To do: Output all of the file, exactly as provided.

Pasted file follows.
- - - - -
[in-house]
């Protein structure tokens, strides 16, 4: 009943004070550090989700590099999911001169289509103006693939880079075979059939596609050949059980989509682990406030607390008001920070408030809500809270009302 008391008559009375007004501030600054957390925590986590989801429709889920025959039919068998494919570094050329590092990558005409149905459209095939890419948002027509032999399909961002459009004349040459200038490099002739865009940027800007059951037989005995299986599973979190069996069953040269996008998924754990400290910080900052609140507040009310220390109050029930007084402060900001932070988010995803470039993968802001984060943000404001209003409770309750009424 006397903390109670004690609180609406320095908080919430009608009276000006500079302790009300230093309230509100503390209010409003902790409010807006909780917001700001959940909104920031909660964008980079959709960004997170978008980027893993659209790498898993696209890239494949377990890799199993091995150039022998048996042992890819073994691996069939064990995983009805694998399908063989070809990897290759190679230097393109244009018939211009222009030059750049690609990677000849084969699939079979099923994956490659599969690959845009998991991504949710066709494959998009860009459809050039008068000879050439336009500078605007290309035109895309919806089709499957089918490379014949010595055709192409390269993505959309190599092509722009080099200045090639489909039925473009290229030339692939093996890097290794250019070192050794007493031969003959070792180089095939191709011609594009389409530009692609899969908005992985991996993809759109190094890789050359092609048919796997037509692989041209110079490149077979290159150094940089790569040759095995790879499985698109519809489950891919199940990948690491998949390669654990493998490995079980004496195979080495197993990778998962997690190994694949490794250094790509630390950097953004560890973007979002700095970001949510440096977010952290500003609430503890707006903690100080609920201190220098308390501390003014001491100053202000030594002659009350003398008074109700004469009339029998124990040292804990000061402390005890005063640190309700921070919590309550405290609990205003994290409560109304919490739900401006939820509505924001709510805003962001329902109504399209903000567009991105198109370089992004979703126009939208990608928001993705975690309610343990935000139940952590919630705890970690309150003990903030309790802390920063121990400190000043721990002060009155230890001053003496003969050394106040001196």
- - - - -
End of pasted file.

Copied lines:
[in-house]
């Protein structure tokens, strides 16, 4: 009943004070550090989700590099999911001169289509103006693939880079075979059939596609050949059980989509682990406030607390008001920070408030809500809270009302 008391008559009375007004501030600054957390925590986590989801429709889920025959039919068998494919570094050329590092990558005409149905459209095939890419948002027509032999399909961002459009004349040459200038490099002739865009940027800007059951037989005995299986599973979190069996069953040269996008998924754990400290910080900052609140507040009310220390109050029930007084402060900001932070988010995803470039993968802001984060943000404001209003409770309750009424 006397903390109670004690609180609406320095908080919430009608009276000006500079302790009300230093309230509100503390209010409003902790409010807006909780917001700001959940909104920031909660964008980079959709960004997170978008980027893993659209790498898993696209890239494949377990890799199993091995150039022998048996042992890819073994691996069939064990995983009805694998399908063989070809990897290759190679230097393109244009018939211009222009030059750049690609990677000849084969699939079979099923994956490659599969690959845009998991991504949710066709494959998009860009459809050039008068000879050439336009500078605007290309035109895309919806089709499957089918490379014949010595055709192409390269993505959309190599092509722009080099200045090639489909039925473009290229030339692939093996890097290794250019070192050794007493031969003959070792180089095939191709011609594009389409530009692609899969908005992985991996993809759109190094890789050359092609048919796997037509692989041209110079490149077979290159150094940089790569040759095995790879499985698109519809489950891919199940990948690491998949390669654990493998490995079980004496195979080495197993990778998962997690190994694949490794250094790509630390950097953004560890973007979002700095970001949510440096977010952290500003609430503890707006903690100080609920201190220098308390501390003014001491100053202000030594002659009350003398008074109700004469009339029998124990040292804990000061402390005890005063640190309700921070919590309550405290609990205003994290409560109304919490739900401006939820509505924001709510805003962001329902109504399209903000567009991105198109370089992004979703126009939208990608928001993705975690309610343990935000139940952590919630705890970690309150003990903030309790802390920063121990400190000043721990002060009155230890001053003496003969050394106040001196």